Governor Isn’t Disclosing Fiscal Problems to Investing Public.
Five Republican members of the Senate Budget and Appropriations Committee have filed a complaint against the Corzine administration with the U.S. Securities and Exchange Commission (the SEC). The SEC is the agency responsible for ensuring that issuers fully disclose the risks of buying their bonds to potential investors.
The Corzine administration, through its Web site, has encouraged average people to buy School Construction Bonds and other debt. The administration has given these average citizens and other potential investors marketing material that fails to disclose the full extent of the State’s fiscal problems. The Complaint asks the SEC to order the Corzine administration to fully disclose the truth about the New Jersey’s poor fiscal situation so that investors can make informed decisions about where to put their money. Among the details absent from bond market materials are disclosures of a growing, multi-billion dollar deficit in the fund that pays unemployment claims, the pending insolvency of the fund that pays for transportation projects, and a warning that more than $1 billion in taxes have been labeled “temporary” by the administration and therefore will not be available next year to balance the budget.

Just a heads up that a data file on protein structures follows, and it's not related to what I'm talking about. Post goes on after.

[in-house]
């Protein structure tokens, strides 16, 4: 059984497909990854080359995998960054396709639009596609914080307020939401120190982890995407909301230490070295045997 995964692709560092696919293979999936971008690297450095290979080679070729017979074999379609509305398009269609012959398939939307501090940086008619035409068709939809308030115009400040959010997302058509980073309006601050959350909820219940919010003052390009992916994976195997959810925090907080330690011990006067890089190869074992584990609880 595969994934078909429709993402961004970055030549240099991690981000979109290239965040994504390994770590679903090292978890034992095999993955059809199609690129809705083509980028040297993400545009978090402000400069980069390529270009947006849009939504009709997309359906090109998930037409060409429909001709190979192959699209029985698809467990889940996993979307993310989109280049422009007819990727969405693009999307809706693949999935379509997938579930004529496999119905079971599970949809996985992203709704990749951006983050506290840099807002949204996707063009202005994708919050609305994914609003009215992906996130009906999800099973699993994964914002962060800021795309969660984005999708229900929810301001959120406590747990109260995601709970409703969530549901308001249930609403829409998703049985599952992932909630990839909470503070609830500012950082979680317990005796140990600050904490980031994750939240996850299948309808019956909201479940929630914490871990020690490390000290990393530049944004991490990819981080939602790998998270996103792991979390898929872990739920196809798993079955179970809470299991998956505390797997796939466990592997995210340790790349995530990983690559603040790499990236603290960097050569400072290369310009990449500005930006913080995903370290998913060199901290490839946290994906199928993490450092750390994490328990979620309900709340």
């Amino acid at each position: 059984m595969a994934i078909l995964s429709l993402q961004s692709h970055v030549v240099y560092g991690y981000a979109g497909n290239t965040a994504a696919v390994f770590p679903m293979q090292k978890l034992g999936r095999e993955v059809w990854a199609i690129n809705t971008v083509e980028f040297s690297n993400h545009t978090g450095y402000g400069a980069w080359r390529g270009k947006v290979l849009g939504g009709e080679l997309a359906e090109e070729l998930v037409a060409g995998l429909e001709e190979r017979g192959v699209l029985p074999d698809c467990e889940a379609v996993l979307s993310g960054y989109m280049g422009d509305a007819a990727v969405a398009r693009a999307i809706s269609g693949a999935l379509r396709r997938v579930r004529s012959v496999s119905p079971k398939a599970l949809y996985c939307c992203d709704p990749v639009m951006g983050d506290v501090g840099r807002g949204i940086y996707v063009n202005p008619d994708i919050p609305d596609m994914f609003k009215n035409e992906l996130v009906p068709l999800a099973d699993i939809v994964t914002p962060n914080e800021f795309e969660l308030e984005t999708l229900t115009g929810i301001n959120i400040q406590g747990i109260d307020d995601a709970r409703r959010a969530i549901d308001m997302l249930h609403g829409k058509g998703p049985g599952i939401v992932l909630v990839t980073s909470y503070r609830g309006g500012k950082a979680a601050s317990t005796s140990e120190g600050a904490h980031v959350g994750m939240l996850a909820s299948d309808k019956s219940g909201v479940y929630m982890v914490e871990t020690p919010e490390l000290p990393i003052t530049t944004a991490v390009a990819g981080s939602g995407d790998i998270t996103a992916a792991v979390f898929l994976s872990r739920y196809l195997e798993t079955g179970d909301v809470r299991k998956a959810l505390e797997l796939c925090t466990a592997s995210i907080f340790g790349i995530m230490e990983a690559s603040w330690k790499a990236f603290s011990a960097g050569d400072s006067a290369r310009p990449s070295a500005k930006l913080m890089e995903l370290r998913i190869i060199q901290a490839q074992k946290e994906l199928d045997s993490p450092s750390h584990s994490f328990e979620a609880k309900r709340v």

“Like some big Wall Street banks, the Corzine administration is telling half truths to entice investors to buy,” said Senator Tony Bucco, R-Morris, Senate Republican Budget Officer.
“The economic meltdown has provided a clear picture of what happens when financial problems are papered over and investors don’t get the whole truth,” said Senator Kevin O’Toole, R-Essex and Bergen.
“If the Corzine administration asks the public to lend the state money, the least it can do is give investors the whole truth about New Jersey’s ailing finances,” said Senator Steve Oroho, R-Sussex and Warren.
“Governor Corzine has long refused to admit to himself or the public the extent of the fiscal mess that he and his allies have created,” said Marcia Karrow, R-Hunterdon. “It’s time to come clean.”
“My legislation would require transparency. It wouldn’t be necessary to file this complaint if Governor Corzine had really put his support behind that bill,” said Senator Joe Pennacchio, R-Morris.